Boxer Tony Valenti 1940-2024

By Mark Gutglueck
It is with no little degree of personal sadness that I am now tasked with reporting to the Sentinel’s readership that boxer Tony Valenti, who was based in Southern California for two years and fought 15 of his 34 professional fights here, has died.
For even those in my generation, Tony was a relatively obscure athlete and part of Americana. His heyday was confined to the 1960s. Those who followed the sweet science closely in those days most likely knew of him. The rest of us who were only fair-weather boxing fans who focused on the big names in the heavyweight division for the most part did not take special notice of him. He was a middleweight. Indeed, he was a pretty good one, gauging by his record. He was twice the USA Middleweight New England title holder.
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I met Tony when my brother and sister-in-law welcomed him into their home during the 2015 Christmas Holiday. I spent hours in conversation with him on the night before Christmas and then much of Christmas morning talking with him. Our conversation would have continued, but I spent virtually all of Christmas afternoon 2015 in an airplane with three of my friends flying low over a huge selected swathe of the Eastern Mojave Desert, making pass after pass, trying to see if we could spot the Lost Dutch Oven Mine. That will have to be a story I relate more fully some other time.
Tony was born on April 13, 1940.
His debut as a professional fighter came on October 3, 1961, against John Kilmer in New Bedford. He won on a knockout in the third round.
After that first bout, Valenti moved to California, settling in Alhambra, where to hold body and soul together, he opened a pizzeria, dividing his time between baking Italian pies and training.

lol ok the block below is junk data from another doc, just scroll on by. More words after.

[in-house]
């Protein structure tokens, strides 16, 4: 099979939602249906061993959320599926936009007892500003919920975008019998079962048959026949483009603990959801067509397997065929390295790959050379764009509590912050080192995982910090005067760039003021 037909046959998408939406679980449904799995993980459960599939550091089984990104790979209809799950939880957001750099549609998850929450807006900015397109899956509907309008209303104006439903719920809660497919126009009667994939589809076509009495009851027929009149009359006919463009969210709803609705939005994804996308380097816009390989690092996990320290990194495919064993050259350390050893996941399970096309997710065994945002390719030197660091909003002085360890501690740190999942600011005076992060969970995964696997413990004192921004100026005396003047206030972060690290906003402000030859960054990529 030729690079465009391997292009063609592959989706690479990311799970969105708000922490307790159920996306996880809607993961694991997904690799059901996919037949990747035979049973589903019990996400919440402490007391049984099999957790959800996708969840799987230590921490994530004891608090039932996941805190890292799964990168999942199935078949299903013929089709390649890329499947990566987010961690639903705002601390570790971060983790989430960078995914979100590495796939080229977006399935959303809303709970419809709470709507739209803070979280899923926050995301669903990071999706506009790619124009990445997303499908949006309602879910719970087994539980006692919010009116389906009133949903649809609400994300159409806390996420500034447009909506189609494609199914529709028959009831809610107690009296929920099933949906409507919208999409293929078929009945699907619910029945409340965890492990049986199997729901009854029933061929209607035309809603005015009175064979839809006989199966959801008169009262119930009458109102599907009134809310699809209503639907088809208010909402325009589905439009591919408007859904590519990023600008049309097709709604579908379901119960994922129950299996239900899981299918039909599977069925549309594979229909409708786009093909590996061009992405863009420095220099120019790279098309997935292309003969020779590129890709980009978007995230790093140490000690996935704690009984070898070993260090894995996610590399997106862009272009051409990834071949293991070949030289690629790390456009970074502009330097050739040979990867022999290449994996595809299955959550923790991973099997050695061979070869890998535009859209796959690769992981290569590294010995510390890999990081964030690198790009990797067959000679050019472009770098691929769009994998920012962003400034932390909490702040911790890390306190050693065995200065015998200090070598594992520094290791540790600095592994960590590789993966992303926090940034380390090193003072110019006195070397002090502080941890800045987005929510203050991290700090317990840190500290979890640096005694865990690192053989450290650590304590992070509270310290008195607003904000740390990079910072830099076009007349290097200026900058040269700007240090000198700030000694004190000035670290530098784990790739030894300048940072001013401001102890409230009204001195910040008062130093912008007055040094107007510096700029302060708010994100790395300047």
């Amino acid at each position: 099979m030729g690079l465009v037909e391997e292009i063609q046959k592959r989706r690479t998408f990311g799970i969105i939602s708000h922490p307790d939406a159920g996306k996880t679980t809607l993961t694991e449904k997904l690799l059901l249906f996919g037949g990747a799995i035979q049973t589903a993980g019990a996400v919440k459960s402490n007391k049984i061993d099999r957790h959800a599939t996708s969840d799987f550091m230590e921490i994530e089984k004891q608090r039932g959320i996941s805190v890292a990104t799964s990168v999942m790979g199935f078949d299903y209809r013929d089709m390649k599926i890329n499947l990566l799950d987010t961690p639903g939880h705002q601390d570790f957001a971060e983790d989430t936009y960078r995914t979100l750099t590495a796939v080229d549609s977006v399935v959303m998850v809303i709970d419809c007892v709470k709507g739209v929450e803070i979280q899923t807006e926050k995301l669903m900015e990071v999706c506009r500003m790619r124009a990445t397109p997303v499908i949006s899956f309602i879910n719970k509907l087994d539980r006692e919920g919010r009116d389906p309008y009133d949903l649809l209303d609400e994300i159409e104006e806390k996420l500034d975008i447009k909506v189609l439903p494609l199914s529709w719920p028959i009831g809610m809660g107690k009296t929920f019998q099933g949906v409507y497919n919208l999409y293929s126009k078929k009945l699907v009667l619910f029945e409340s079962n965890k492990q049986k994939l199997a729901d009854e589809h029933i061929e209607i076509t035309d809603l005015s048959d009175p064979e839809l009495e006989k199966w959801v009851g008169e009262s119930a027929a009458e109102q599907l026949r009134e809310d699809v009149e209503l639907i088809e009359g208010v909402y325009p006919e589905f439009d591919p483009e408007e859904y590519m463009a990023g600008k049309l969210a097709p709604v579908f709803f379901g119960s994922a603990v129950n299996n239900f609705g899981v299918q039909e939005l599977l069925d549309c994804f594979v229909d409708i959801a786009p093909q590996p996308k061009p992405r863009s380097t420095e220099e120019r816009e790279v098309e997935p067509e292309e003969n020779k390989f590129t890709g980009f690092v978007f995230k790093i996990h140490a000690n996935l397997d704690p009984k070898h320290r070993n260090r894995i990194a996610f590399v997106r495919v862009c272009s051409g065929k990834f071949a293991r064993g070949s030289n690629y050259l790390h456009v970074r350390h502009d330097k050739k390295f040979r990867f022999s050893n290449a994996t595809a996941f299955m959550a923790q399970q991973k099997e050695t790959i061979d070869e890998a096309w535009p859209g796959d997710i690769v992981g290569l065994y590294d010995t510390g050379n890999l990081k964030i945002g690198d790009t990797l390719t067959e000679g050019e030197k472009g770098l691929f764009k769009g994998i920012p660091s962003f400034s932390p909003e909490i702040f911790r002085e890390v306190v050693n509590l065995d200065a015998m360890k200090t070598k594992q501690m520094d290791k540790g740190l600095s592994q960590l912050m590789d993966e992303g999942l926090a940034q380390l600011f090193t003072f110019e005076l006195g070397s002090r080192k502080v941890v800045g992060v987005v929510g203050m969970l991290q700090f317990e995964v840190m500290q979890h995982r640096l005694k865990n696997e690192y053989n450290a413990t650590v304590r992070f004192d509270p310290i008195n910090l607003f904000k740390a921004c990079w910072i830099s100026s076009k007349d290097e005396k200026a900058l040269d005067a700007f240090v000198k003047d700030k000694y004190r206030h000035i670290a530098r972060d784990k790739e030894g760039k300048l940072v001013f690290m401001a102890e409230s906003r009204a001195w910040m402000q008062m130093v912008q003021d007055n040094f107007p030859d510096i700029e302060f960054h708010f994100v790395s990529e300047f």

He won his first fifteen pro fights. His sixteenth fight was against Teddy Shores at the Moulin Rouge in Hollywood. They fought to a draw.
In his next fight, against Willie Turner, he registered a technical knockout.
Against the advice of some, who said he should have gotten a bit more seasoning before moving up to the next level, Valenti pushed himself to reach the ranks of the top tier fighters in his class. In his eighteenth fight, on September 12, 1963, he took on one of the three or four top contending middleweights in the world, the brutishly powerful Argentine, Juan Carlos Rivero, at the Olympic Auditorium. Tony suffered his first defeat at the fists of Rivero, a technical knockout that came 52 seconds into the fourth round. In the first three rounds, Rivero was relentless in throwing body shots, flurries of as many as six at a time. Less than a minute into the next round, Rivero, following another multitude of body shots, landed a left hook to Tony’s chin, leaving the American out but yet on his feet, prompting referee Tommy Hart to stop the fight.